In the third movement, Bartók is very friendly with the listener. If the sound of the night has already been in tune, if we have already felt the threat of barbarism, the relief of the folk-dance finale should not evidently be missing, and the fourth intonation, the grotesque might also come up. The third movement of Divertimento could be considered the antitype of the last movement of Concerto. This is indeed an absolute example or even antitype of the last movement in Concerto. Here again we face the same musical events as in the finale of Concerto. The movement here similarly starts with a fanfare gesture, and then stamping rhythm starts the real folk dance character of the movement. Or, to phrase it differently, this is dance-house melody, in today’s sense of the word.
Now again, the repetitions of tones (natural in folk music) set up for themselves; however, the dramatic tone repetitions of the first movement do not only die away but almost develop into turbulent feast.
Let me draw your attention to the smacking sound given by the double bass. This is a typical playing method for folk bass players who frequently smack the string and not necessary play tunes to accompany the really rompish dance music.
Just as in Concerto, the movement is also continued with a fugue-type section in Divertimento. When Bartók composes a fugue or a section starting as a fugue, it means an extraordinary moment in his art. The frequently referred hunt in Mandarin is in effect a fugue, too where the parts, as they chase each other, set up extraordinary expressiveness for the hunt. Similarly, the fugue appears in the moments of hunting in Cantata Profana. The fugue in the first movement of Sonata for Two Pianos and Percussion is also connected to this in its mood and character. Then in Bartók’s late pieces, in character with centuries-long traditions, the fugue gradually becomes the indispensable tool of integrity, the most eloquent testimony of craftsmanship, or a kind of sacrifice on the altar of the Lord or eternity. That is how the starting fugue in Bartók’s Music for Strings, Percussion and Celesta evolves into one of the most complicated fugues in music history, commensurate with Bach’s contrapunctus. In the frenzied finale of Concerto, Bartók composed a fugato suggesting chatter in a grotesque poultry-yard. Fugue or fugato are not missing from his last two finished pieces, Sonata for Solo Violin and Piano Concerto No. 3, either.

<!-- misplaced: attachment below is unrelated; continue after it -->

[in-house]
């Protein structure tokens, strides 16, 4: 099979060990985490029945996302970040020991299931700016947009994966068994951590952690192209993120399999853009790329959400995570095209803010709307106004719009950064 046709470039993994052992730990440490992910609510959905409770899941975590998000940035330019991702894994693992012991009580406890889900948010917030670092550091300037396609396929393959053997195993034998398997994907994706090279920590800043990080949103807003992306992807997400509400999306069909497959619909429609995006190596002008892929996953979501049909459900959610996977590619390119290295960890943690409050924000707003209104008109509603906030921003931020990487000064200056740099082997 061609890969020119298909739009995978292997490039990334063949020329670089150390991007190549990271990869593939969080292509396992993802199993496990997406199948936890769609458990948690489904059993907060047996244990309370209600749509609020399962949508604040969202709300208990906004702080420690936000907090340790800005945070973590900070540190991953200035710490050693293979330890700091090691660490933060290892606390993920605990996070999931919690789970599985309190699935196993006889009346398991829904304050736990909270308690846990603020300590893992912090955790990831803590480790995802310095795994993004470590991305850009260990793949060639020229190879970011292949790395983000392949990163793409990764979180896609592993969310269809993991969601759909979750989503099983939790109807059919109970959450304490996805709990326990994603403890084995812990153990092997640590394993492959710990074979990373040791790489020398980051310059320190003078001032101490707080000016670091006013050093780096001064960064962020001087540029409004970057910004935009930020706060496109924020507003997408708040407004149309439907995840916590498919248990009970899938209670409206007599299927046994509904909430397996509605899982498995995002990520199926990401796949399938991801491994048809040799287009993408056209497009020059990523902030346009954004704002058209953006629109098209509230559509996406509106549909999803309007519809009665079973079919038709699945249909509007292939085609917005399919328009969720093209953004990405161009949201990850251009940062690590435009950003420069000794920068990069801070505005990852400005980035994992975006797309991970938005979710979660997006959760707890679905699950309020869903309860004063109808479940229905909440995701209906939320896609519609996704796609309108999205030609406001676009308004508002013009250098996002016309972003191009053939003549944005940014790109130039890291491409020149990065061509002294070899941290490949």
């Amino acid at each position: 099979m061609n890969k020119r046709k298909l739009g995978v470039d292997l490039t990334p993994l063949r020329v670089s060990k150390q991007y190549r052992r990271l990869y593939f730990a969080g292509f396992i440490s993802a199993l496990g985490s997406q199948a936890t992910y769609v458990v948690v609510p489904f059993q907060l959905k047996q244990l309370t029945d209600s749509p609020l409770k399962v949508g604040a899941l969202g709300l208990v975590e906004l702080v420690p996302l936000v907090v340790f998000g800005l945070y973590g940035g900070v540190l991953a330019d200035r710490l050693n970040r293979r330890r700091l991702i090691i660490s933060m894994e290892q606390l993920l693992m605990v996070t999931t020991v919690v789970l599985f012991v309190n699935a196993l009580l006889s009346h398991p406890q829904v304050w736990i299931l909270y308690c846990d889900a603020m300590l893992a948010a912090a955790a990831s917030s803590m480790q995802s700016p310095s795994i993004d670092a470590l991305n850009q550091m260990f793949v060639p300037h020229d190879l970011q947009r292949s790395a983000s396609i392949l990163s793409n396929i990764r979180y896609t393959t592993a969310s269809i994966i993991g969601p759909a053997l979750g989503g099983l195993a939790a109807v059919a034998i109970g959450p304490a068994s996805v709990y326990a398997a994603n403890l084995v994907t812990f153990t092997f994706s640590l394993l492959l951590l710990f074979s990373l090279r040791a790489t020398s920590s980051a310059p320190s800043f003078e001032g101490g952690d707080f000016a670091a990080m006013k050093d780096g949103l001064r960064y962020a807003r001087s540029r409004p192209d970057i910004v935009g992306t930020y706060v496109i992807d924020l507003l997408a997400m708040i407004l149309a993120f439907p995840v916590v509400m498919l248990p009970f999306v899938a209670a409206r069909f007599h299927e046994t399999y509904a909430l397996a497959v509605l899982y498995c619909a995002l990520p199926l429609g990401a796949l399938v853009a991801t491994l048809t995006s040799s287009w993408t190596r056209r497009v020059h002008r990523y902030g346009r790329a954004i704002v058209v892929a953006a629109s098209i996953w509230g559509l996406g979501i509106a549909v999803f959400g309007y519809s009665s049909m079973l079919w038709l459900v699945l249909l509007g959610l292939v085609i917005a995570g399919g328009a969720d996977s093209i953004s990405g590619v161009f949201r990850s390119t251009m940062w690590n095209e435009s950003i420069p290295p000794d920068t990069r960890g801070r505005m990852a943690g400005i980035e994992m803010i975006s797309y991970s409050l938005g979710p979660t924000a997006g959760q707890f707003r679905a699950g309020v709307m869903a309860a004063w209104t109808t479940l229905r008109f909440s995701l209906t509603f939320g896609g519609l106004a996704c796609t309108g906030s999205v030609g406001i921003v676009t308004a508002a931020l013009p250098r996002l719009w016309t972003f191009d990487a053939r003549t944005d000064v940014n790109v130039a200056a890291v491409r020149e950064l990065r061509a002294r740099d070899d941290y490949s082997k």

In Divertimento, we feel the same intention, even if, adjusted to the size of the piece, there we actually have a fugue-initiative only. Quite naturally, the composer selects a melody close to his own thematic thinking; then, from there he initiates a fugato and continues it immediately with a fugato written for the metaphrase of the theme.
The fugato, as we have heard, got stuck. We could hear the somewhat scattered cadence of a cello, followed by violin cadence and some simple accompaniment, just as usual among Gypsy musicians.
Bartók has some surprise for us in the recapitulation, too: the theme does not recapitulate in its original form, but its metaphrase does. So, this evidences that the leading theme is very good even if reversed.
And, what other ending could Bartók have given to the piece but a stretto which is an accelerated coda and which we have already seen in Concerto. The augmentation lasts almost up to uncontrollability. We can hear the leading theme in both directions, upward and downward at the same time; the entries practically interrupt one another – this is also a characteristic of stretto. Not only is the tempo but also the polyphonic texture faster; the successive entries of the themes also get condensed.